by Domhnall de Barra


Closing of Bogs

 There seems to be a lot of ill feeling between the government and pressure groups around the country with relation to household charges, septic tanks and the closure of bogs.  Bogs are very much part of our area and have provided turf for our fires for as long as  we can remember. They also provided  a way of living for people who cut turf for sale when it was in great demand due to the scarcity of coal after the 2nd World War. They were also a way of living for locals who cut, footed, re-footed, drew out and drew home turf for other people during the late Spring and Summer months. I well remember the bogs teaming with people and if you couldn’t see them, you could see the smoke from the fires they lit to boil the kettle.

There is now a law that prohibits the cutting of turf in certain bogs. At the moment our local bogs do not come under that law but I wonder how long it will be before they do. Conservation is laudable and all very fine but when it interferes with age old traditions there has to be some compromise. “Progress”  saw the introduction of the turf machine. This took the labour out of turf cutting but in doing so destroyed the bogs. When the turf cutters of old stripped a bank, they placed the sods in the bog hole and by placing them side by side and end to end  preserved the plants that grew on the surface leaving the boglands as they found them when the turf had been cut away. The machine is loaded with a digger that just leaves holes of water where the peat used to be. This destroys the plant life and all the wild life that lives exclusively on that type of land. There must be a way of extracting the turf without affecting the flora and fauna. If it can be found everyone will be happy and there will be no need for people to put themselves in danger of going to jail for carrying on a tradition handed down to them by their forefathers.  Up the country, people like Luke “Ming” Flanagan are fighting the good fight on behalf of the bog owners. On this morning’s radio he said that a detailed compromise has been drawn up and is to be given to the government. Let us hope that common sense prevails and that we will not suffer tomorrow  the fate of the upland bogmen today.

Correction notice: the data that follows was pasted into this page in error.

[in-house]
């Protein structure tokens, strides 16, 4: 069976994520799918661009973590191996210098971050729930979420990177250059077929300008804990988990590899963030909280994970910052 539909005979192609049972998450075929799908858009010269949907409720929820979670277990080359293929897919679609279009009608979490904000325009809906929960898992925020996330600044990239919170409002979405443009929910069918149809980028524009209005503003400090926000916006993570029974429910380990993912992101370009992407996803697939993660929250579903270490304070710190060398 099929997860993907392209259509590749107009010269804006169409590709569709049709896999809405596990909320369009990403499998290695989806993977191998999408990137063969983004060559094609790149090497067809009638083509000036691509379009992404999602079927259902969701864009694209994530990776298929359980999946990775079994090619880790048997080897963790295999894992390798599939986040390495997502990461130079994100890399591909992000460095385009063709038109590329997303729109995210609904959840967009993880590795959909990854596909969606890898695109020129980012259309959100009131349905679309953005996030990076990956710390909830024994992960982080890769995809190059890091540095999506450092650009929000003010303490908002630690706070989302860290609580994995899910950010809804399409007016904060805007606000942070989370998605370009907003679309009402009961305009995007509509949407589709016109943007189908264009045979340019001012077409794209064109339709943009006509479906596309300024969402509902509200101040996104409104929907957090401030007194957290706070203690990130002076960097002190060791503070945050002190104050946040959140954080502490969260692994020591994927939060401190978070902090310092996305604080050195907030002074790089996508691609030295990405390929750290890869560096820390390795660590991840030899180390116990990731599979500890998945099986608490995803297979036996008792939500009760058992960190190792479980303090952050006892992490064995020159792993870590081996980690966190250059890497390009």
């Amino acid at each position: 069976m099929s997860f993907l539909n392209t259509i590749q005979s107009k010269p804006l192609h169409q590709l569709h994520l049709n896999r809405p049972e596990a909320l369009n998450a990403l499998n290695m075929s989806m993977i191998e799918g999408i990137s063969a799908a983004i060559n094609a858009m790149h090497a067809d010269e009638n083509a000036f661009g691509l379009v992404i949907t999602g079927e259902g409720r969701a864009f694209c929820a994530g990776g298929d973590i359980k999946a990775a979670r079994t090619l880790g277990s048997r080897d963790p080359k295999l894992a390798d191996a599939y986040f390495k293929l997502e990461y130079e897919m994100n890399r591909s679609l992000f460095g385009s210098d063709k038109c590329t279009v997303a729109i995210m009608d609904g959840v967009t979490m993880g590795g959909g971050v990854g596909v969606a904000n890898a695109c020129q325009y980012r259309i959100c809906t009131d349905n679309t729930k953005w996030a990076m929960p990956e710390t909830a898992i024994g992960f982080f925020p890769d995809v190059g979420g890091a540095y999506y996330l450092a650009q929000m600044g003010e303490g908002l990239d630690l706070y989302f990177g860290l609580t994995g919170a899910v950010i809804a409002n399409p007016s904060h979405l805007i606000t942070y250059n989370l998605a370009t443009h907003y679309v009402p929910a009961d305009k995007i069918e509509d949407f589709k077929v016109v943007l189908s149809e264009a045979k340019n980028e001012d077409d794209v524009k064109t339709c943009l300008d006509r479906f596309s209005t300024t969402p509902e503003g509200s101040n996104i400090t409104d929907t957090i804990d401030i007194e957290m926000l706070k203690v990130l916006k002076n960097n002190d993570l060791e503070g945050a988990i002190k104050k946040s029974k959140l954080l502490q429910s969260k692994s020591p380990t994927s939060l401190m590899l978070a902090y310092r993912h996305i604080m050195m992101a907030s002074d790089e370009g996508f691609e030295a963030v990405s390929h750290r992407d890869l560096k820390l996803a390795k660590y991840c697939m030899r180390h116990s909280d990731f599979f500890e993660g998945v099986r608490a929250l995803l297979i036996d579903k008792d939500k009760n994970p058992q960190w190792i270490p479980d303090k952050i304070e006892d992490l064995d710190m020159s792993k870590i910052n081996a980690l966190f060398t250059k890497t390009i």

Septic Tanks